Red House Records
A review written for the Folk & Acoustic Music Exchange
We are heading for a great start on this CD with two of Brown's finest compositions, 'cept You And Me and Rexroth's Daughter. The first song introduces cellular phones to folk music: |
This great song, with mostly Brown's guitar and vocals, is a tale of how quickly we get used to things we didn't know; things that limit our existence. At the end of every stanza Brown repeats the line 'cept You and Me, leaving it to us to understand whether this is good or bad, or both. We never know if he is for or against the changes, and it is this dichotomy that makes the whole song.
Coming just after it we have Rexroth's Daughter, an epic ballad about an adolescent who remains unfulfilled, with a never ending love for a nameless woman known only as Rexroth's Daughter. It is a most original and timeless tale that could pretty well have been written a century ago. It's a classic song.
Things starts to cool down a bit just after that, and with song after song we get just second-rate 60's and 70's songs. Although these are all original songs, they sound like covers of any rhythm and blues band from that period. They could work well in a bar after two or three beers, but they just don't make it on an album, especially if we compare them to the two greatest CD masterpieces by Brown, Dream Cafe and The Poet Game, two of the best recordings to appear in the 90's. Even Further In and Slant 6 Mind were more convincing albums than this one.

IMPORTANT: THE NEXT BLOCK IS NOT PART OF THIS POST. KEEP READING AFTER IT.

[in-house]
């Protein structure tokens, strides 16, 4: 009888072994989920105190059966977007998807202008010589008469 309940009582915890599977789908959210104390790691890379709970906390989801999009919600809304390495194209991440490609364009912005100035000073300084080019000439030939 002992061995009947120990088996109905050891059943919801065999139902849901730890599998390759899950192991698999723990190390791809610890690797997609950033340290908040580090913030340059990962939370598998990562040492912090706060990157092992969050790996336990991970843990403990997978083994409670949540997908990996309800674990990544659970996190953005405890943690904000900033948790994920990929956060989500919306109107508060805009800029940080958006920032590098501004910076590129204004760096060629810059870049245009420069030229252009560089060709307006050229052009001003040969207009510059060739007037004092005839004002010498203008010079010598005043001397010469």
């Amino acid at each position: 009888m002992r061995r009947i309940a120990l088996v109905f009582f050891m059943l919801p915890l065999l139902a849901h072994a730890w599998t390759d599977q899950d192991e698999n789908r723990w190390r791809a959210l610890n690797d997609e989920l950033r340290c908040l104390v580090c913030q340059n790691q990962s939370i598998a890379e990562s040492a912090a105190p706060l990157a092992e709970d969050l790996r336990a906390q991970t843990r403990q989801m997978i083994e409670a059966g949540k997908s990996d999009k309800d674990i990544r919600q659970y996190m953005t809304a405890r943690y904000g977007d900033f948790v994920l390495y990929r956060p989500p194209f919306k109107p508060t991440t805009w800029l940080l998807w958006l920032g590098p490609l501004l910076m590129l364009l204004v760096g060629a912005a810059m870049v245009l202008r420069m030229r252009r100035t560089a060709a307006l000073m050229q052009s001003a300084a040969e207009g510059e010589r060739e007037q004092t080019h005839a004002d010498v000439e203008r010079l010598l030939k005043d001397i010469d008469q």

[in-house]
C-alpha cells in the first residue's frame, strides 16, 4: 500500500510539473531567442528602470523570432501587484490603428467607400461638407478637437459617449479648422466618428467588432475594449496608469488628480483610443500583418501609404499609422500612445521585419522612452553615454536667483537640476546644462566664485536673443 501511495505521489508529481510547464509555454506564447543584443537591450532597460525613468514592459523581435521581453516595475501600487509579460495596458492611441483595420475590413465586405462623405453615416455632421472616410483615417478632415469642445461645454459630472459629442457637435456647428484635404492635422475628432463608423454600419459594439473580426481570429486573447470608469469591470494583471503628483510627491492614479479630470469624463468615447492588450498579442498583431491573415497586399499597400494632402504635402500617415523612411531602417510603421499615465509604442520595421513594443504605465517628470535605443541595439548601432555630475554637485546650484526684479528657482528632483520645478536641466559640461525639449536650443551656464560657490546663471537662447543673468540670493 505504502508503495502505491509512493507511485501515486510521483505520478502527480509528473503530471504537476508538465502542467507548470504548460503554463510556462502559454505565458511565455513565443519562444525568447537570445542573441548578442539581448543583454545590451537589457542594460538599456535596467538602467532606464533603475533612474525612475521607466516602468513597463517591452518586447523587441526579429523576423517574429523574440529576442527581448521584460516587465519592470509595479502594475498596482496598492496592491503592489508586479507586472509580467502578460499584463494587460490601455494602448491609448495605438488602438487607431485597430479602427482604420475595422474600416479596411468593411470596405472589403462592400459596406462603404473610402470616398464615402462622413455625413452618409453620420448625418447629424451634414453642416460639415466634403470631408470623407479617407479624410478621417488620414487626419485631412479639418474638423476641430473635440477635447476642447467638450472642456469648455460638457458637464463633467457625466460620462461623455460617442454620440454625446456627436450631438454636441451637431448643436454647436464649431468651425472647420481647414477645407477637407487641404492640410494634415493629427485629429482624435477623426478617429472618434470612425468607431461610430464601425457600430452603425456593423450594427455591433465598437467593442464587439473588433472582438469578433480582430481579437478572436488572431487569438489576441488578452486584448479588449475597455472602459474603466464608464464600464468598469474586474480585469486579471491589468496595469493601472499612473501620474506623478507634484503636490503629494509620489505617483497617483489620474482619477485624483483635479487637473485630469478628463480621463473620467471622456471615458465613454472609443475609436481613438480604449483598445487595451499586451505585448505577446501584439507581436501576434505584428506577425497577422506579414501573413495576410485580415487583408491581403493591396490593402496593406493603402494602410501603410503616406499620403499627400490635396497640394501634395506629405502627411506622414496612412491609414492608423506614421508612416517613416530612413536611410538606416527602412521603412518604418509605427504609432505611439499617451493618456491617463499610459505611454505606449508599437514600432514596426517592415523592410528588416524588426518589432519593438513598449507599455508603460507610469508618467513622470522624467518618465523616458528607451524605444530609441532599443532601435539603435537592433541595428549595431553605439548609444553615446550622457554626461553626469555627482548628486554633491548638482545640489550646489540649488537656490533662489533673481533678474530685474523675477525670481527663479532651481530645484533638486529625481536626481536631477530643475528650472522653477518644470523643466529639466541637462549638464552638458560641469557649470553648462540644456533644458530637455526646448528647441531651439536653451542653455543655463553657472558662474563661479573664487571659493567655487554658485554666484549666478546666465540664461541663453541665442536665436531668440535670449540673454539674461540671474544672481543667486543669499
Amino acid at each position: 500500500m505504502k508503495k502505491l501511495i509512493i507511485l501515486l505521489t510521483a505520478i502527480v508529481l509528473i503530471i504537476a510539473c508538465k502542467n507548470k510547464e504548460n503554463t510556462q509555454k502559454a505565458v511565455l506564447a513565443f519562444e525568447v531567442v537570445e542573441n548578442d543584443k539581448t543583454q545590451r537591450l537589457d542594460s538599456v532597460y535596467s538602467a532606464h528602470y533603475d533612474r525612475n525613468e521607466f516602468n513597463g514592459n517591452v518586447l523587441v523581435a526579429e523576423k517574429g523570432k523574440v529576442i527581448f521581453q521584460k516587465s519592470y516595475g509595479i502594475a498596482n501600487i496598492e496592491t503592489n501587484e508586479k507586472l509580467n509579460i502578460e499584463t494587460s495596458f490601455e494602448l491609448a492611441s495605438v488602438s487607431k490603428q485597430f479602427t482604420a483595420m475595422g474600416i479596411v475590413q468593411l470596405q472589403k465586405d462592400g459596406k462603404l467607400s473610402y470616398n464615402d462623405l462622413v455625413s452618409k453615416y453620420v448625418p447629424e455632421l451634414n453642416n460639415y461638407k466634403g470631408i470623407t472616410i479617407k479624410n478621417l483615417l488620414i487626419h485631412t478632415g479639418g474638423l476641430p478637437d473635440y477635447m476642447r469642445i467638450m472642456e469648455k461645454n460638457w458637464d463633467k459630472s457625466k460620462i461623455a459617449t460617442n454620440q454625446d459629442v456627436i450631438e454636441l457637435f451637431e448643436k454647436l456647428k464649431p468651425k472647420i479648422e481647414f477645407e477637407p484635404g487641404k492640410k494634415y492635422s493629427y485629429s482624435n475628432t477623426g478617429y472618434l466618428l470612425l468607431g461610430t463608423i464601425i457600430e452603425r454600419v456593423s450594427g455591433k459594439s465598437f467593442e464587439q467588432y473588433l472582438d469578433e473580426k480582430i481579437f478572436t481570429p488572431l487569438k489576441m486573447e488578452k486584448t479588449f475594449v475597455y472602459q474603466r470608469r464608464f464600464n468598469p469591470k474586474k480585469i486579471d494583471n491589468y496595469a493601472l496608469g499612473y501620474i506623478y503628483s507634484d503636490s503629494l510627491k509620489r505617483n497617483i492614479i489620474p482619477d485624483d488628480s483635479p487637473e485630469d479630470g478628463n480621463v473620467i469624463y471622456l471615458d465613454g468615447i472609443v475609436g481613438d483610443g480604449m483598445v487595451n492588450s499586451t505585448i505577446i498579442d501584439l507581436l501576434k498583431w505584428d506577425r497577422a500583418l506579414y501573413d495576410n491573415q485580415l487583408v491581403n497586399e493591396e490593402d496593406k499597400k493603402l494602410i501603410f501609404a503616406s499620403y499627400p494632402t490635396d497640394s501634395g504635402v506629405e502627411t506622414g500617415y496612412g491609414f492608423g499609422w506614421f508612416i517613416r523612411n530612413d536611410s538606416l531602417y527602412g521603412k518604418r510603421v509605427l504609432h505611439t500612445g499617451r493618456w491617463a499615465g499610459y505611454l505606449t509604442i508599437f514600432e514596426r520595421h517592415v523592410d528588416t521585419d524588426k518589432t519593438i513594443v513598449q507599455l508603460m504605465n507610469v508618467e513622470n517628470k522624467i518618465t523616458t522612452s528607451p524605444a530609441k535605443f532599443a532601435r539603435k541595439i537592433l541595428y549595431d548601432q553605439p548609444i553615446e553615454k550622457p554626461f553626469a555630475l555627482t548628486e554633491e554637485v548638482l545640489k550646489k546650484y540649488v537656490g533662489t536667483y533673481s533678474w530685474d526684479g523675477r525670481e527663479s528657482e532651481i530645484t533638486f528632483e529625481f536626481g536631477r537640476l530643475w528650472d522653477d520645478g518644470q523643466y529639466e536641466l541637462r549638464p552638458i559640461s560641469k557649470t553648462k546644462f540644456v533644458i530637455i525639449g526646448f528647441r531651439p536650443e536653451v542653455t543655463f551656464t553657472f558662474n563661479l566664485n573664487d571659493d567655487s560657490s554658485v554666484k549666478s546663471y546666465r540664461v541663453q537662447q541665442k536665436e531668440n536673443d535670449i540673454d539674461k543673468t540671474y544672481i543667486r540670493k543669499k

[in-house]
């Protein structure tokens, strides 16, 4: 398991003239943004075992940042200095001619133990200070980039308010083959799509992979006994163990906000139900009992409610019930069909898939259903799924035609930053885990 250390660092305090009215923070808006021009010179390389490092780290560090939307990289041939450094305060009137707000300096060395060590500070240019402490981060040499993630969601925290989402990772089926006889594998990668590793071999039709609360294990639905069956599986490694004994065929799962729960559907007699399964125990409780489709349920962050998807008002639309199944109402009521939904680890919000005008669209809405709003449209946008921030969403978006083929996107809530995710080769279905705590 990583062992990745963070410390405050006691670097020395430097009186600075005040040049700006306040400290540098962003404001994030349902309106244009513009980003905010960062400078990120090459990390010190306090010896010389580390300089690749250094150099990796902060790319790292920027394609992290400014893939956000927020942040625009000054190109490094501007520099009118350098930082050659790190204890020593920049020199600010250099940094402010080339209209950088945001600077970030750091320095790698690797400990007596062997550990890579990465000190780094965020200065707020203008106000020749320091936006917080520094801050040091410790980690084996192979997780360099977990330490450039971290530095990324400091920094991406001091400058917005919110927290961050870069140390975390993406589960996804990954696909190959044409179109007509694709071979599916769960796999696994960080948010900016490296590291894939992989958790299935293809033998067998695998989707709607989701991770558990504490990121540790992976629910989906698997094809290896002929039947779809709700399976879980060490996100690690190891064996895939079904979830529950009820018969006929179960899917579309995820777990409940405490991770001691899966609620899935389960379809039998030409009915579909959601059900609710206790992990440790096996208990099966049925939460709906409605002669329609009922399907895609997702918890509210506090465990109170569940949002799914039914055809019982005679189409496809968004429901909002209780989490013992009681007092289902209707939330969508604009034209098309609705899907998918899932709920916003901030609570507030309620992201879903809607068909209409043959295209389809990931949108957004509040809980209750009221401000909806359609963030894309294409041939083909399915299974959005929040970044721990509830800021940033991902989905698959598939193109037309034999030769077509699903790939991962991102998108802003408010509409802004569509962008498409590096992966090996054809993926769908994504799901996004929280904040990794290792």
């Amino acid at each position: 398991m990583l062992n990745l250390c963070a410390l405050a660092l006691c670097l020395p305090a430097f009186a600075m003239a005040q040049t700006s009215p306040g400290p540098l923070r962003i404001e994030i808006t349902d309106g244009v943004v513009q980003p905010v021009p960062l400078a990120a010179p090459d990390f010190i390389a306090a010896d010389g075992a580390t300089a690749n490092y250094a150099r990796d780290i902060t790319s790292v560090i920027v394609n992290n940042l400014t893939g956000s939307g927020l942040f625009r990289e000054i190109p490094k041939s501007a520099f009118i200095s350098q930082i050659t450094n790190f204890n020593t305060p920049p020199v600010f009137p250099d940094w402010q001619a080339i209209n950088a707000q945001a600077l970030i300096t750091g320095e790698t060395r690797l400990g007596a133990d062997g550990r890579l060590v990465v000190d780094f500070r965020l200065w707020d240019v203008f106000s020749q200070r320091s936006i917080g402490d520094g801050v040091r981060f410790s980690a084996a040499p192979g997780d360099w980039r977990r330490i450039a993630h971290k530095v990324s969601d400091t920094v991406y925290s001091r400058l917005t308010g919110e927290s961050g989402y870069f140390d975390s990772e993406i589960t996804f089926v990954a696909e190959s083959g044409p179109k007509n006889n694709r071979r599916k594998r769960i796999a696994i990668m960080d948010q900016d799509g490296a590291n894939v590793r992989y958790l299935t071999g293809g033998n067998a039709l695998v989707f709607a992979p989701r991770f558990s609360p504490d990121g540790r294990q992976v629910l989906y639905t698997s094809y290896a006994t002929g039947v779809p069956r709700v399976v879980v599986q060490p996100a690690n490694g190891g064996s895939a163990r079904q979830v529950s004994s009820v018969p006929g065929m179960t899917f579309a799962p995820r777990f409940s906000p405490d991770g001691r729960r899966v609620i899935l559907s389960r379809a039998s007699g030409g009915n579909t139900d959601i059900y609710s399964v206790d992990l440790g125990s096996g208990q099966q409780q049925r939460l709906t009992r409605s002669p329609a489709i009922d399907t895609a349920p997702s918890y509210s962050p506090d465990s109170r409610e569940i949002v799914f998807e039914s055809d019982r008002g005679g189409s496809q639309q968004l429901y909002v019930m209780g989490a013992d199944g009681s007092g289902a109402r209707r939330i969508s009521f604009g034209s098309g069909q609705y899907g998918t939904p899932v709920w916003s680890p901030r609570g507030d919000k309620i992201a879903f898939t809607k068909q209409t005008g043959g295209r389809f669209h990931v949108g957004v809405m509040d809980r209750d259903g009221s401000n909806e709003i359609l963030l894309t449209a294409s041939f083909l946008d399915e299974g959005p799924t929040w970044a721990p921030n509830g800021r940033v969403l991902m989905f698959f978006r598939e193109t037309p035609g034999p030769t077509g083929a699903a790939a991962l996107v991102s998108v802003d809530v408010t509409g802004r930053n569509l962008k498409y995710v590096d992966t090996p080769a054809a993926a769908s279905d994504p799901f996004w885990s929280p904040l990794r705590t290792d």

We have to wait until the last song, Pretty One More Time, a love song to an old car, to have Brown back in form again. But then we get another mediocre bonus track, Marriage Chant, about not believing in marriage but wanting to marry that one person.... I don't understand what kind of bonus track this is if it is announced by a sticker on the cover.
Well, that's what you get, two great songs, a few good ones, and mostly a mediocre album that will appeal more to convinced fans than to newcomers. To the latter I would propose to start with the other CD's mentioned in this review. And maybe it's time for a "Best of Greg Brown" compilation for those who are discovering him after his recent tour with Ani DiFranco, and his high profile these days.